Picturesque Goa

Picturesque Goa
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Wednesday, March 31, 2010


In the first week of December he celebrated the Feast of St. Francis Xavier. People flocked to Old Goa throughout the month of December and then until the first week of January. Felicio managed to squeeze a suitable day one early morning. Rising up much before dawn he made a trip to Old Goa and unbelievably was home for breakfast by 8 am.

Combined with the ongoing festivities of IFFI, people flocked to the city, Panjim. On his visit to this beautiful city he had an impression that somehow some things had been left unfinished – pavements stones were stacked up in piles in several places. Government buildings, the balustrade along the river-side promenade and lamp posts were carrying a fresh coat of paint.

The joy of Christmas was evident throughout the countryside with decorative lights, Christmas and New Year Galas, music and dance everywhere.

Then came Carnival – the beautiful floats made their rounds in the major cities – while tourists and Felicio walked around some unfinished pavements.

There was a slight lull in gaiety during Lent followed by some in sobriety, moderation and solemnity in the villages. And by Easter it was time for us to join in the festivities of Shigmo.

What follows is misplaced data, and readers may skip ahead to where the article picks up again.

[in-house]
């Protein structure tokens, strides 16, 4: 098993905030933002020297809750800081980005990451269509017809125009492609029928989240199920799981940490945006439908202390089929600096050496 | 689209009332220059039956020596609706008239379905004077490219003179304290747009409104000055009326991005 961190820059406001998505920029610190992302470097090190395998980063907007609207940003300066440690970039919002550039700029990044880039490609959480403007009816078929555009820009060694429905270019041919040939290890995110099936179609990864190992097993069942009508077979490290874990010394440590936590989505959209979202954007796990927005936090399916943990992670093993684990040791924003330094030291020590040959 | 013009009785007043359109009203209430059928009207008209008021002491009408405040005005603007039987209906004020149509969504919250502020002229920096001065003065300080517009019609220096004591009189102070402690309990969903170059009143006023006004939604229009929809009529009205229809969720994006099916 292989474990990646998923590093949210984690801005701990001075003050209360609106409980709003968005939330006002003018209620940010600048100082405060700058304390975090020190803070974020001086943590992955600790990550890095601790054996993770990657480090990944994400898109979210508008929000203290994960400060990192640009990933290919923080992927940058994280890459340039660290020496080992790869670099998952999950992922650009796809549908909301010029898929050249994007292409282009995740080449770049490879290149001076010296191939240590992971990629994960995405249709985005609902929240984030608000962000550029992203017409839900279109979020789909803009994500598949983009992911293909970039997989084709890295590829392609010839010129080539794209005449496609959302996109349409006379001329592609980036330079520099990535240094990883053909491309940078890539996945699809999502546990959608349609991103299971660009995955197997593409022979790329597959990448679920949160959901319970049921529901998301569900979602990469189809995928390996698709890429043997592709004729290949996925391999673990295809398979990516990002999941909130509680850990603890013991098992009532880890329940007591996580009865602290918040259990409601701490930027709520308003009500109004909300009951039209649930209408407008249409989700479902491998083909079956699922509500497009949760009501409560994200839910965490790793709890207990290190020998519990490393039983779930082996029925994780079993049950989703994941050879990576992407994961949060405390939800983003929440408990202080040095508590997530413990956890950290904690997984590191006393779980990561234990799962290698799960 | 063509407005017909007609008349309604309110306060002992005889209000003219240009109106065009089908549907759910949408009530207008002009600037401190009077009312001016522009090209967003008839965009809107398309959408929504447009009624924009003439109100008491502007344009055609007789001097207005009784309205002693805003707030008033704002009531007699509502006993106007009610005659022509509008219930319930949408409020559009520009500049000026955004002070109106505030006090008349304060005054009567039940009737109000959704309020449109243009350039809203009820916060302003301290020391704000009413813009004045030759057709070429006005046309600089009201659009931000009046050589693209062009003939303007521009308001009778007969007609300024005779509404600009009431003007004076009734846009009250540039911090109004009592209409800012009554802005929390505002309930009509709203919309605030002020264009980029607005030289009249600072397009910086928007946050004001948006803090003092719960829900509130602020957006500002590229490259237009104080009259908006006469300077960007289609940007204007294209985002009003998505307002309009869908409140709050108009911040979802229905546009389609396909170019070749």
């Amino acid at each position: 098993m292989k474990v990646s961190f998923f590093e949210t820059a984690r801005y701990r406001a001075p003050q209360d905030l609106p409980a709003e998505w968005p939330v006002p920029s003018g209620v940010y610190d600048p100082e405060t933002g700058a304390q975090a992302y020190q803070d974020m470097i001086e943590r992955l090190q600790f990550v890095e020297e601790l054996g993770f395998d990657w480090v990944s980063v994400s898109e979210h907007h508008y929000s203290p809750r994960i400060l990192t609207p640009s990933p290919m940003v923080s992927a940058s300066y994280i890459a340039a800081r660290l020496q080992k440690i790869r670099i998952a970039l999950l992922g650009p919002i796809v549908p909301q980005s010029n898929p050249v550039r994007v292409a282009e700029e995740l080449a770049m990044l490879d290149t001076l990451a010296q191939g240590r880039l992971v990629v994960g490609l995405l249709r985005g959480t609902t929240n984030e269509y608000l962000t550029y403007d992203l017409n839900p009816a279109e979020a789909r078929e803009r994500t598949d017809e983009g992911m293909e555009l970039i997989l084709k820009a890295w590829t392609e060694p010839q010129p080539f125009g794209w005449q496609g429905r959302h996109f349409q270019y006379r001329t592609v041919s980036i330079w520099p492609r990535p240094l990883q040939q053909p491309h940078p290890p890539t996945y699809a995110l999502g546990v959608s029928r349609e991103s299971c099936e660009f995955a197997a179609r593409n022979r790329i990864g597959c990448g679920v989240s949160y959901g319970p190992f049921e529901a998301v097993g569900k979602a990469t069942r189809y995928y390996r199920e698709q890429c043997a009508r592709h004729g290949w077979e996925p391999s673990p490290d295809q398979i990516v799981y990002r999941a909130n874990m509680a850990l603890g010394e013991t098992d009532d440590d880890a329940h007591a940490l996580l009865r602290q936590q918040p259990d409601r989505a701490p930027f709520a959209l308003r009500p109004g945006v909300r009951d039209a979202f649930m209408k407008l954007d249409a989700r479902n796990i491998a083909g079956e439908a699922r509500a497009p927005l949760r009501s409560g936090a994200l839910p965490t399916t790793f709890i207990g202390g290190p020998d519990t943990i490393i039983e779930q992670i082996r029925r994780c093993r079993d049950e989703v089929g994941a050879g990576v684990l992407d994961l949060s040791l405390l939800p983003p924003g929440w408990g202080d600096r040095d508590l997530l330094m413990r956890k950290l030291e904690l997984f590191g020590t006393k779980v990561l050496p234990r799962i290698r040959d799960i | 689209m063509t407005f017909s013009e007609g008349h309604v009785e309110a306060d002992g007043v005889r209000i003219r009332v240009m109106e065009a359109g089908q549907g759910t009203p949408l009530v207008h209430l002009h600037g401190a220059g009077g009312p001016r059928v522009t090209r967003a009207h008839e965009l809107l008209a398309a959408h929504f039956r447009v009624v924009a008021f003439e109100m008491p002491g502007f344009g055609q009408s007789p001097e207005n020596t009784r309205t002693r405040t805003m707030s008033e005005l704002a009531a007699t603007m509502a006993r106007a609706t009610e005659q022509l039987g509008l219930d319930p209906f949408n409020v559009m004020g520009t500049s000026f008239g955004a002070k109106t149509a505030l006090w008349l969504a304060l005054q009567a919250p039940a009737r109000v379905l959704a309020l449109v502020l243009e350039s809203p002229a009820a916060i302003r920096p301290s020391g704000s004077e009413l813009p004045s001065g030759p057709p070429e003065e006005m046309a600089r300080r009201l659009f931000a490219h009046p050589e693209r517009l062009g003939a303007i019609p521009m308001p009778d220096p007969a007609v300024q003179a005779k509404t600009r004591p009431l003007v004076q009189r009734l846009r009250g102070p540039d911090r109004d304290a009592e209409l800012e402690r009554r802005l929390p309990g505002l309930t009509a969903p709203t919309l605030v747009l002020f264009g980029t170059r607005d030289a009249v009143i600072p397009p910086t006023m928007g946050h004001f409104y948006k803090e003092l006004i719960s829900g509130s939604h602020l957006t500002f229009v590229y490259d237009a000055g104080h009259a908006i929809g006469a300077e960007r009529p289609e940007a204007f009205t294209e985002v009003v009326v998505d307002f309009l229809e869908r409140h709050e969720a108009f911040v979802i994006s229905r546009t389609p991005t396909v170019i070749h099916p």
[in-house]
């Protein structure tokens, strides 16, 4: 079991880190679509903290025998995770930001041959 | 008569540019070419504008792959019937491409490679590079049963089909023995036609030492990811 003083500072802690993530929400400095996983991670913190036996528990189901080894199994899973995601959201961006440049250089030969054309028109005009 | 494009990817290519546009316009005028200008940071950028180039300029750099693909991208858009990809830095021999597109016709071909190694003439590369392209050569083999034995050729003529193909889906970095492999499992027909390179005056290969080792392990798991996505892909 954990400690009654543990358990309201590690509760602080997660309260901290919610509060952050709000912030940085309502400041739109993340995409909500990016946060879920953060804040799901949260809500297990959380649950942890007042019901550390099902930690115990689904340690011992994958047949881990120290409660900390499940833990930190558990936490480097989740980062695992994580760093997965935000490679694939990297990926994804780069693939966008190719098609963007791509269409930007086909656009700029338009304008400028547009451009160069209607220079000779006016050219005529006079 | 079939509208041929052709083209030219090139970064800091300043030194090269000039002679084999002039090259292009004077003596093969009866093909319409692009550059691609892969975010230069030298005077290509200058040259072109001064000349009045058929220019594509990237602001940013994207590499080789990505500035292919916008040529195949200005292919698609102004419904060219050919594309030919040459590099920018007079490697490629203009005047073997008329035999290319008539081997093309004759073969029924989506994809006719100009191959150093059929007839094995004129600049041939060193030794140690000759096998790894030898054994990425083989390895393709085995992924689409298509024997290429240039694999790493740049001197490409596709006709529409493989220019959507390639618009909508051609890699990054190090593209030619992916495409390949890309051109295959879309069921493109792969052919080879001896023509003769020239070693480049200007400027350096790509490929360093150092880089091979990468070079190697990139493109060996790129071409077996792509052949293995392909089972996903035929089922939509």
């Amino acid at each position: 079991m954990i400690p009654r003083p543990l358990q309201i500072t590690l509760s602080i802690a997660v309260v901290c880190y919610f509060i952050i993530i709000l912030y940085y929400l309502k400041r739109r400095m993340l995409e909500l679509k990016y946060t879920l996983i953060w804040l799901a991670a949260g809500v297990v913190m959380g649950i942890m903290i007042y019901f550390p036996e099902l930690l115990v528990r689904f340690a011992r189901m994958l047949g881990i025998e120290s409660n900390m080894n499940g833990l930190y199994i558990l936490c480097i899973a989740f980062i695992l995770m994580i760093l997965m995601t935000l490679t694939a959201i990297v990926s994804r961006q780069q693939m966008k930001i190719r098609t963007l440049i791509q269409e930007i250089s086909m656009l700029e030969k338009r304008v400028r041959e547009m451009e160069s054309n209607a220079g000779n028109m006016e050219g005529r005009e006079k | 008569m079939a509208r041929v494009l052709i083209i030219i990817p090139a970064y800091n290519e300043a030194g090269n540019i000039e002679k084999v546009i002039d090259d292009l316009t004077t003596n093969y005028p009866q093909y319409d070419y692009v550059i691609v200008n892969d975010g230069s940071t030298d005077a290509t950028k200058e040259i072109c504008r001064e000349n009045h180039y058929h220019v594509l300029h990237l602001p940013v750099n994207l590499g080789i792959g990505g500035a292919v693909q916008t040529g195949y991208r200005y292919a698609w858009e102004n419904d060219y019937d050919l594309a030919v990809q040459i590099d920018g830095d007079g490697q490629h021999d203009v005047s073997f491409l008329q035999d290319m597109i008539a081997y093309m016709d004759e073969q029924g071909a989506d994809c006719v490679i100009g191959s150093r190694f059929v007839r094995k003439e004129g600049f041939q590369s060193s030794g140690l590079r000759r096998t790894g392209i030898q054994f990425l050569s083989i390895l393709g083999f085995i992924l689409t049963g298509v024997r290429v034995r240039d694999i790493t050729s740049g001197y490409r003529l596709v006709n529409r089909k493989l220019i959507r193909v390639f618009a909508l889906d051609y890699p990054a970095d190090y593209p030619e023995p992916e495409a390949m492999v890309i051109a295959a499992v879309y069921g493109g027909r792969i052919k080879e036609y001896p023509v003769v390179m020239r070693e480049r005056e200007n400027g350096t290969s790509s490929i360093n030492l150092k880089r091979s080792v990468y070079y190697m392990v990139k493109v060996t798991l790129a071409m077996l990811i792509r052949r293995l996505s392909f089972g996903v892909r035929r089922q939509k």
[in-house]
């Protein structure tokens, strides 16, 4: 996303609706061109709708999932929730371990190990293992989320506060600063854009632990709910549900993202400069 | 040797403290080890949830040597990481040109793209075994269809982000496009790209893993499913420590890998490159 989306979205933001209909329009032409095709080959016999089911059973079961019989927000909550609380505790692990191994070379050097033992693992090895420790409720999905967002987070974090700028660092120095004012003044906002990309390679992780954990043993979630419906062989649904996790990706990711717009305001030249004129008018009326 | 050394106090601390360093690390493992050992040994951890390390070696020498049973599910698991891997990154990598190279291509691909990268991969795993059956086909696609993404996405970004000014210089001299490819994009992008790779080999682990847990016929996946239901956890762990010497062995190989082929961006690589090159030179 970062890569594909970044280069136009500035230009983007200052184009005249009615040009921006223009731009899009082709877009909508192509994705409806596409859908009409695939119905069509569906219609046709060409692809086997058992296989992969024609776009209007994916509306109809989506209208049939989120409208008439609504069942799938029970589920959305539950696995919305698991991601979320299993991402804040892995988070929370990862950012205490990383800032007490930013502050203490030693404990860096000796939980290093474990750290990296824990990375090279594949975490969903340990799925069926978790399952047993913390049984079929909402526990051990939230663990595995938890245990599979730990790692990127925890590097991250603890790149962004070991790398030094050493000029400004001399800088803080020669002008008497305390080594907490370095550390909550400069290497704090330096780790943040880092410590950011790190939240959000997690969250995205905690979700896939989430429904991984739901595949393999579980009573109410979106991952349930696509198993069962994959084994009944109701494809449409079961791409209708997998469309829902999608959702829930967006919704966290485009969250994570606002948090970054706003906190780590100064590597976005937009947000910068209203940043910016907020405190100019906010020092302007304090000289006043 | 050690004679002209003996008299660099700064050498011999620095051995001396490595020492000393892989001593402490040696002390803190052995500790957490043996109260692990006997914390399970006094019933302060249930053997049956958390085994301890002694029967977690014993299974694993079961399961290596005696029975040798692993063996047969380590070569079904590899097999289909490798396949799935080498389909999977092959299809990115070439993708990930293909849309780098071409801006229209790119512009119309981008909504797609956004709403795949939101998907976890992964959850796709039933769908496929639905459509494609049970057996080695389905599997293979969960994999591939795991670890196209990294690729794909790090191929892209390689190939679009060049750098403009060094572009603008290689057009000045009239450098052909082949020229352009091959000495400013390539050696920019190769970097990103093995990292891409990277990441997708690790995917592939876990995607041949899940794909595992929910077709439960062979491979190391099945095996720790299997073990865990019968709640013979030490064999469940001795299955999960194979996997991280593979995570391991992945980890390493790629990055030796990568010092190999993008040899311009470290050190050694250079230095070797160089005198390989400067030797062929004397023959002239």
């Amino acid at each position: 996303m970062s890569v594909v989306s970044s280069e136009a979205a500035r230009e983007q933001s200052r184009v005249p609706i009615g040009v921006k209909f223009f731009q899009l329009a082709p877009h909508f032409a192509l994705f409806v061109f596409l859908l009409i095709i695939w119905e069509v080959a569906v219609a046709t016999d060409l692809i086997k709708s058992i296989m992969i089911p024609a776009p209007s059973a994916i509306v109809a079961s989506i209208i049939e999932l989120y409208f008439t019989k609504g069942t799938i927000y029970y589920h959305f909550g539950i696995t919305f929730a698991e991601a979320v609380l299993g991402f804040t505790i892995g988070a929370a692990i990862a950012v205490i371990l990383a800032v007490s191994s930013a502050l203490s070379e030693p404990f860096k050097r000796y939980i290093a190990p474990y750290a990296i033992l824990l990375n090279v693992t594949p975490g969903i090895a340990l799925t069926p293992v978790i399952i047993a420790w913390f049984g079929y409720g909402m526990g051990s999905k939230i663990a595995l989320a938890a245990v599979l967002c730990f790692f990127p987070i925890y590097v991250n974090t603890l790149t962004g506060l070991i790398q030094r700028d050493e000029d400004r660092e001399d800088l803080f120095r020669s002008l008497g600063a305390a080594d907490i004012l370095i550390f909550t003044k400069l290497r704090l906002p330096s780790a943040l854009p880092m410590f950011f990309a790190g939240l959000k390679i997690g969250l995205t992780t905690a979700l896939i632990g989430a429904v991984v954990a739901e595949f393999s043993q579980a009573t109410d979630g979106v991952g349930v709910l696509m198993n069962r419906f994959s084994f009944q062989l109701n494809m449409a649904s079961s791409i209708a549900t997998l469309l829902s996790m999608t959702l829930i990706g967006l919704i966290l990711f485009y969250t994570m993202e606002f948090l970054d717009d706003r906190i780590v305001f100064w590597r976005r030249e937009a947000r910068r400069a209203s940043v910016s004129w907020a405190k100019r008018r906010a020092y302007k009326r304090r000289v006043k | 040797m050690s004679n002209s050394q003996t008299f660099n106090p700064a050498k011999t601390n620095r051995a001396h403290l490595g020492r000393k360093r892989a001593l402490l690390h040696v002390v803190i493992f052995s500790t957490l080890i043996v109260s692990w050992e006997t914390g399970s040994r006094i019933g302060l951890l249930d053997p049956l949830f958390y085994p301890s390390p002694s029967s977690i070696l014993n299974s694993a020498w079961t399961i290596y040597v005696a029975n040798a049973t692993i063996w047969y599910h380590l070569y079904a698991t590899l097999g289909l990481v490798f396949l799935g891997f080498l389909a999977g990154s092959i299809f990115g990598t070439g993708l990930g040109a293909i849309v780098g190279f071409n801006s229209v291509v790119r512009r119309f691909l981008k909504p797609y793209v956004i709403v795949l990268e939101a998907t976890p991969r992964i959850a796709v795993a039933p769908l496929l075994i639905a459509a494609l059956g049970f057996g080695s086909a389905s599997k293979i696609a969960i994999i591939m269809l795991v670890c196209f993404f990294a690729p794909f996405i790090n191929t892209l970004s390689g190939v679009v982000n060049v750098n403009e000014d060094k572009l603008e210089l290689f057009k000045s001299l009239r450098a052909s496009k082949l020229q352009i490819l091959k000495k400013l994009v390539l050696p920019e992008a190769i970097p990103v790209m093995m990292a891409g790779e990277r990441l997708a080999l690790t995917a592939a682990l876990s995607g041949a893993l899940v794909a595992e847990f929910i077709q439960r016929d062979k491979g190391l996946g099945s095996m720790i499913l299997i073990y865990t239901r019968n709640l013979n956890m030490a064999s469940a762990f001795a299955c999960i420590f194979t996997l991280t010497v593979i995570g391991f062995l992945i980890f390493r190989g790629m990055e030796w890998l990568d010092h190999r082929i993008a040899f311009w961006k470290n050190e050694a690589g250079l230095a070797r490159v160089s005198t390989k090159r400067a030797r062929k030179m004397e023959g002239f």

Tuesday, March 30, 2010


In equally trying circumstances, it took him another couple of weeks to gather enough nerve in getting behind the steering wheel of a car and learn the peculiar art and special technique to get around in the busy town. He went to the bazaar everyday and bought fresh fish and vegetables and drank Kingfisher beer. He visited his relatives and friends, far and near. He went to the beach with his new friends and drank some more Kingfisher beer.

Getting across to the other side of the road in the market town was quite a feat - an accomplishment unlike the old days. He had to be very careful. Motor-cycles, rickshaws, buses and trucks whizzed by every second and in all directions. It seemed as if it was a free for all. After waiting for nearly five minutes to find a clearance between speeding trucks, buses, private cars and motor-cyclists he finally managed to cross the street. He felt it was indeed a major achievement. This happened everyday. And on the many occasions he accomplished this feat, he thought he had triumphed, glad that he had emerged as a victor, thankful to be alive to tell the tale on the other side.